“But the angel said, ‘Do not be afraid; I have good news for you: there is great joy coming to the whole people.”1
Who knows what angels look like? In my imagination they are twenty feet tall, as solid as brass, beautiful enough to cause awe. The wings are an afterthought, purely symbolic, a nice touch to disguise the fact that an angel can materialize next to you without a sound, every feather in place. They don’t travel — they appear.
In the gospels, angels create fear in people, but they don’t mean to. We know this because the first thing the angel says in the Gospel of Luke is,“Be not afraid.” The angel says this to everyone it visits: to Joseph, to Zechariah, to the shepherds, and of course to Mary.
Unintentional fear. It would charge the space between angel and human like an electric grid. It would block the angel’s greeting before it could be uttered. The angel would begin, a half-smile on its face. Then raise a hand in sympathy. Do not be afraid, it would say. Please. I have good news. There is great joy coming for the whole people.
Can we command someone not to be afraid? Fear always has an object, fixed at a point in time, a location that can be, must be, triangulated urgently. A person is afraid of snakes or bombs or the ocean. Only rarely are we afraid of fear and then only because we’re afraid to name its shape. Or we whistle in the dark, saying, “We have nothing to fear, but fear itself.”
We remember what we fear, but more to the point, we fear what we remember. Simple then: just forget.
Yet, what rings in my head on my predawn walks in this winter of our discontent are verses from Psalm 137:
“How could we sing the Lord’s song
in a foreign land?
If I forget you, O Jerusalem,
let my right hand wither away;
let my tongue cling to the roof of my mouth
if I do not remember you,
if I do not set Jerusalem
above my highest joy.” (Ps 137:4-6 NEB)
There is much about the year 2020 that I would like to forget, but the things I would like to forget have been the fears of many this past year. They will be remembered as a way to honor those who suffered them. I will remember them as wildfires in our sojourn through this alien land.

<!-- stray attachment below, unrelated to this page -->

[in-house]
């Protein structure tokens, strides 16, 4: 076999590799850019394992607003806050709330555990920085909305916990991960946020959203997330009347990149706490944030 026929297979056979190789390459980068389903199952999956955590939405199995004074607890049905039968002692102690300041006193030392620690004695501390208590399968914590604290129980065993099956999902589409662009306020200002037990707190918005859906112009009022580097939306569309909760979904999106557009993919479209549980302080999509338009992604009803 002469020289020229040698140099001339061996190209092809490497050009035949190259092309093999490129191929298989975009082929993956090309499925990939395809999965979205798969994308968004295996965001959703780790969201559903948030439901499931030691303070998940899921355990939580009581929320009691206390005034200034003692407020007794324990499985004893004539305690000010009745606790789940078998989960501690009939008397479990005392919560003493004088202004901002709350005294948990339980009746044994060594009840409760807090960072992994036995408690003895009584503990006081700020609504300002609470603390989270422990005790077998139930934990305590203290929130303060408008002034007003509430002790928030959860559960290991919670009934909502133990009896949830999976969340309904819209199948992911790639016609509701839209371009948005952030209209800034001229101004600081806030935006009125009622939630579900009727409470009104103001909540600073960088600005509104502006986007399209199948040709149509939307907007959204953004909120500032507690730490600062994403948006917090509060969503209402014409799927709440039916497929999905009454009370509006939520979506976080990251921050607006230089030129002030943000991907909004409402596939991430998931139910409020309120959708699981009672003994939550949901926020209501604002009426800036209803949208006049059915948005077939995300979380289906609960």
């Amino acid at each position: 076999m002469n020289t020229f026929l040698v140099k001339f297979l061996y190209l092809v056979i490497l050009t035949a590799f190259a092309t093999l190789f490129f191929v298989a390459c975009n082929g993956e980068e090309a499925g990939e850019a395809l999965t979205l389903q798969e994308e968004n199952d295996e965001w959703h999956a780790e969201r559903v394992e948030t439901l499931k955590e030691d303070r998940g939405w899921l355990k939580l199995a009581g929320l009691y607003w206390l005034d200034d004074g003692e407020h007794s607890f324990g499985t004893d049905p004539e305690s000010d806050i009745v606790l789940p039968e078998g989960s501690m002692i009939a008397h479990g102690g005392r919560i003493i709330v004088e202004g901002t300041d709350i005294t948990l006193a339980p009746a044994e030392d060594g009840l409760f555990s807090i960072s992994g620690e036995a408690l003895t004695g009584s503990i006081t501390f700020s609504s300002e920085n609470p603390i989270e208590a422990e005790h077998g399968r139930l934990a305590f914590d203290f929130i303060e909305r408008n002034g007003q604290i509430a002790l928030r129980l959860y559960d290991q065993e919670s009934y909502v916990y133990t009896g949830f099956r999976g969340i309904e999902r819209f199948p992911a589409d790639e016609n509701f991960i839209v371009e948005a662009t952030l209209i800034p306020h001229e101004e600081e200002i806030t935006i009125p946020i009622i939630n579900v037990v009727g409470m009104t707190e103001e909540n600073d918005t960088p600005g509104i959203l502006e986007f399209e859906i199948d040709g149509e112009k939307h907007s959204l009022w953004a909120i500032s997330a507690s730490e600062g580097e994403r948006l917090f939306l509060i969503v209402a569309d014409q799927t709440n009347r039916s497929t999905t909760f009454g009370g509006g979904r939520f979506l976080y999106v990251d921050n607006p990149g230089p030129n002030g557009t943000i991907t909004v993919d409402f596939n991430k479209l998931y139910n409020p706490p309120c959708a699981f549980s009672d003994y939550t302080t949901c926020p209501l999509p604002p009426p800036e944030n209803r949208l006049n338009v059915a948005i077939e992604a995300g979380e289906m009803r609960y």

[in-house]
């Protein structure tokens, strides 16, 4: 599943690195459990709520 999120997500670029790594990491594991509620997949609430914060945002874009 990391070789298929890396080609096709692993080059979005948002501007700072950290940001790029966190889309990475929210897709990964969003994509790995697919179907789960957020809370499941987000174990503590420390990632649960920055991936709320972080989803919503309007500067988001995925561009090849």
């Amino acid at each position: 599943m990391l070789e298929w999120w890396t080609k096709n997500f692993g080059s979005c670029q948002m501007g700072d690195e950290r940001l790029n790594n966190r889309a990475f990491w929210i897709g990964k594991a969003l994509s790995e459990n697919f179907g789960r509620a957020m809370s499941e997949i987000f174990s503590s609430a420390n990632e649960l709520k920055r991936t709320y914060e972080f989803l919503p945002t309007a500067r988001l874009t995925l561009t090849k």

Children in cages. An administration contemptuous of science. A constant assault on democratic ideals and constitutional requirements. The destruction of truth. Lying as a form of discourse. The continued grinding down of the human dignity of people of color, of women. Needless deaths in the thousands; individual deaths without justice. A fascination with the bizarre. The cult of a false messiah. A form of Christianity that embraces ruthless power and nationalism.
The stone in our shoe is how much remembrance of the past will shape our future. How much should we remember? Do we carry these filthy rags with us? Do we forget our losses and press ahead or should there be an accounting before we move on?
The past is nailed to memory, the future is susceptible to fear — but no less open to hope. If that is so, should the last four years be stripped off and tossed to one side like a dirty garment? If remembering is a form of knowing, what have we learned?
While we cannot change the past, the future is open but costly, agonizingly bought at the price of lives. Yet, knowledge is not all that is needed to create a future. Surely there must be wisdom entwined with passion. How shall we remember Zion? How shall we sing the Lord’s song?
Because of Advent, because of the Incarnation, at the brink of a new year we are invited to “be not afraid.” Afraid of Covid and its insidious reach. Afraid of sudden unemployment, eviction, illness without adequate medical coverage. Or any coverage at all.
Fear of crowds, fear of other people, fear of isolation and loneliness. Fear of desertion.
Fear for the millions who are sick, dying, or working to keep others from dying. Fear for the children whose meals are as uncertain as where they will sleep tonight. Fear for the asylum seeker, locked in her detention cell, waiting for Covid without medical help.
Fear of those who are callous, indifferent, and powerful enough to spin your life into an abyss you’ll never get out of. Fear for this country: caught in traps of its own making, gnawing its own flesh, struggling to tear itself free.